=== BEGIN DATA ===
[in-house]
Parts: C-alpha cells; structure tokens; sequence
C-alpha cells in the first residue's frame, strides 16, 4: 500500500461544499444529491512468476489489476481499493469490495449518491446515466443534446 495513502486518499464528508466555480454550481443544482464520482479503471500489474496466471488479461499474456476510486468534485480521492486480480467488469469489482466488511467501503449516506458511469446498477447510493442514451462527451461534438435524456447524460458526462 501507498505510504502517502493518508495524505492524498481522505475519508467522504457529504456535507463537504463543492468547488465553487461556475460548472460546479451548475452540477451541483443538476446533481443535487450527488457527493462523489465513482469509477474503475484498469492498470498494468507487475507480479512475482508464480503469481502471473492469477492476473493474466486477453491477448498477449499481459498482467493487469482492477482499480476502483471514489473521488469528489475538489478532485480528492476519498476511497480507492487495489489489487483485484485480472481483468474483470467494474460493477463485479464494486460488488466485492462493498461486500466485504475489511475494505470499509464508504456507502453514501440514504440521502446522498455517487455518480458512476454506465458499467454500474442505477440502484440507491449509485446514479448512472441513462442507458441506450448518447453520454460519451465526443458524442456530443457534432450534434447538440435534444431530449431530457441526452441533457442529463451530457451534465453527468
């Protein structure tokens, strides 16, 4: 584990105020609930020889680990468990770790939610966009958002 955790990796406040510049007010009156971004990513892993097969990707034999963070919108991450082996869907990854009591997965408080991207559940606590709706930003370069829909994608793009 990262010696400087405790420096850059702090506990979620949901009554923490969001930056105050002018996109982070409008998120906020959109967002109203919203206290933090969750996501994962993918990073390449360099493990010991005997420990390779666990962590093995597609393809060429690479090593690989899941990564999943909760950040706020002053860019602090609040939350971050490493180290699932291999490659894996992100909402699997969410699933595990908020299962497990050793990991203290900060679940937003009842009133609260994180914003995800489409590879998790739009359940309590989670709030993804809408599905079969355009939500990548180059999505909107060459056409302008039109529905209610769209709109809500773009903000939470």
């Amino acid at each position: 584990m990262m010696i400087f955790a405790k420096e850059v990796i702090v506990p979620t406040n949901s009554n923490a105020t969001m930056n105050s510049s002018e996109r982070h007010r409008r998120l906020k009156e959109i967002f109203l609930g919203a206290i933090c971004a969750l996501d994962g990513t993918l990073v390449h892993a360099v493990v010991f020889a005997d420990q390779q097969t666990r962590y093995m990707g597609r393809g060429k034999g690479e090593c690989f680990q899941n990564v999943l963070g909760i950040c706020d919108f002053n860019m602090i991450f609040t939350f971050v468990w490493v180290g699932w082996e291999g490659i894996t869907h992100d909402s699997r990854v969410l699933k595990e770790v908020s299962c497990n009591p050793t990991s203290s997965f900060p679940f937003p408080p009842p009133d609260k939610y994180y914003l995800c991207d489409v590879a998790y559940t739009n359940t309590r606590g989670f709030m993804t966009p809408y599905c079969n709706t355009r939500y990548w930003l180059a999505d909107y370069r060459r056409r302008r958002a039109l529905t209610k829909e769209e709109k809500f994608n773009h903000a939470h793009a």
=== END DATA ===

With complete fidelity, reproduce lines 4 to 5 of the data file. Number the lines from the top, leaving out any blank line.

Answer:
């Protein structure tokens, strides 16, 4: 584990105020609930020889680990468990770790939610966009958002 955790990796406040510049007010009156971004990513892993097969990707034999963070919108991450082996869907990854009591997965408080991207559940606590709706930003370069829909994608793009 990262010696400087405790420096850059702090506990979620949901009554923490969001930056105050002018996109982070409008998120906020959109967002109203919203206290933090969750996501994962993918990073390449360099493990010991005997420990390779666990962590093995597609393809060429690479090593690989899941990564999943909760950040706020002053860019602090609040939350971050490493180290699932291999490659894996992100909402699997969410699933595990908020299962497990050793990991203290900060679940937003009842009133609260994180914003995800489409590879998790739009359940309590989670709030993804809408599905079969355009939500990548180059999505909107060459056409302008039109529905209610769209709109809500773009903000939470």
């Amino acid at each position: 584990m990262m010696i400087f955790a405790k420096e850059v990796i702090v506990p979620t406040n949901s009554n923490a105020t969001m930056n105050s510049s002018e996109r982070h007010r409008r998120l906020k009156e959109i967002f109203l609930g919203a206290i933090c971004a969750l996501d994962g990513t993918l990073v390449h892993a360099v493990v010991f020889a005997d420990q390779q097969t666990r962590y093995m990707g597609r393809g060429k034999g690479e090593c690989f680990q899941n990564v999943l963070g909760i950040c706020d919108f002053n860019m602090i991450f609040t939350f971050v468990w490493v180290g699932w082996e291999g490659i894996t869907h992100d909402s699997r990854v969410l699933k595990e770790v908020s299962c497990n009591p050793t990991s203290s997965f900060p679940f937003p408080p009842p009133d609260k939610y994180y914003l995800c991207d489409v590879a998790y559940t739009n359940t309590r606590g989670f709030m993804t966009p809408y599905c079969n709706t355009r939500y990548w930003l180059a999505d909107y370069r060459r056409r302008r958002a039109l529905t209610k829909e769209e709109k809500f994608n773009h903000a939470h793009a």